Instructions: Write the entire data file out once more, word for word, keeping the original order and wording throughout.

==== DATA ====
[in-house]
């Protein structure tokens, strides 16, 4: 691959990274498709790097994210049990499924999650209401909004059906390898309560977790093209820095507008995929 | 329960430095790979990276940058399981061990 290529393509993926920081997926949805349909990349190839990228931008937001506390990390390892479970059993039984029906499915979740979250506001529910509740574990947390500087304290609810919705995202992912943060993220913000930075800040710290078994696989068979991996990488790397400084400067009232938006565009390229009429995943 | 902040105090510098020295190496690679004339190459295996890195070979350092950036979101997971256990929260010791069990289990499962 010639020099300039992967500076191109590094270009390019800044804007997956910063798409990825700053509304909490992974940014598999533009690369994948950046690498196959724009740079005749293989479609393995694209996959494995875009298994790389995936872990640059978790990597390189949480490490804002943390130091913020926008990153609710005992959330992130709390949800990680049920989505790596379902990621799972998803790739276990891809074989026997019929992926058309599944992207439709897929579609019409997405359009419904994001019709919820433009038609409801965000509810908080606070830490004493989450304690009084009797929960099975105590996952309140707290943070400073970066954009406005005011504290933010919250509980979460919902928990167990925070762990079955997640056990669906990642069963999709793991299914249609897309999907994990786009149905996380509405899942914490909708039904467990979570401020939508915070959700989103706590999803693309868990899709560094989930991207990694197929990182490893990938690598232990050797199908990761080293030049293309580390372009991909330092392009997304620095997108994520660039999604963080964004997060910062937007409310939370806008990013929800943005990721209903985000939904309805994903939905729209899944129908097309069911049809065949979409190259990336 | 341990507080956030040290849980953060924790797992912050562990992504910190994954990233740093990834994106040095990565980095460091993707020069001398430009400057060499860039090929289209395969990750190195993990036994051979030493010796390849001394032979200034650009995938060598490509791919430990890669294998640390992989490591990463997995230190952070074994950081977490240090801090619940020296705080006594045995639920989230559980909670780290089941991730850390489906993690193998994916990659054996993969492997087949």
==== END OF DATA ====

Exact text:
[in-house]
């Protein structure tokens, strides 16, 4: 691959990274498709790097994210049990499924999650209401909004059906390898309560977790093209820095507008995929 | 329960430095790979990276940058399981061990 290529393509993926920081997926949805349909990349190839990228931008937001506390990390390892479970059993039984029906499915979740979250506001529910509740574990947390500087304290609810919705995202992912943060993220913000930075800040710290078994696989068979991996990488790397400084400067009232938006565009390229009429995943 | 902040105090510098020295190496690679004339190459295996890195070979350092950036979101997971256990929260010791069990289990499962 010639020099300039992967500076191109590094270009390019800044804007997956910063798409990825700053509304909490992974940014598999533009690369994948950046690498196959724009740079005749293989479609393995694209996959494995875009298994790389995936872990640059978790990597390189949480490490804002943390130091913020926008990153609710005992959330992130709390949800990680049920989505790596379902990621799972998803790739276990891809074989026997019929992926058309599944992207439709897929579609019409997405359009419904994001019709919820433009038609409801965000509810908080606070830490004493989450304690009084009797929960099975105590996952309140707290943070400073970066954009406005005011504290933010919250509980979460919902928990167990925070762990079955997640056990669906990642069963999709793991299914249609897309999907994990786009149905996380509405899942914490909708039904467990979570401020939508915070959700989103706590999803693309868990899709560094989930991207990694197929990182490893990938690598232990050797199908990761080293030049293309580390372009991909330092392009997304620095997108994520660039999604963080964004997060910062937007409310939370806008990013929800943005990721209903985000939904309805994903939905729209899944129908097309069911049809065949979409190259990336 | 341990507080956030040290849980953060924790797992912050562990992504910190994954990233740093990834994106040095990565980095460091993707020069001398430009400057060499860039090929289209395969990750190195993990036994051979030493010796390849001394032979200034650009995938060598490509791919430990890669294998640390992989490591990463997995230190952070074994950081977490240090801090619940020296705080006594045995639920989230559980909670780290089941991730850390489906993690193998994916990659054996993969492997087949």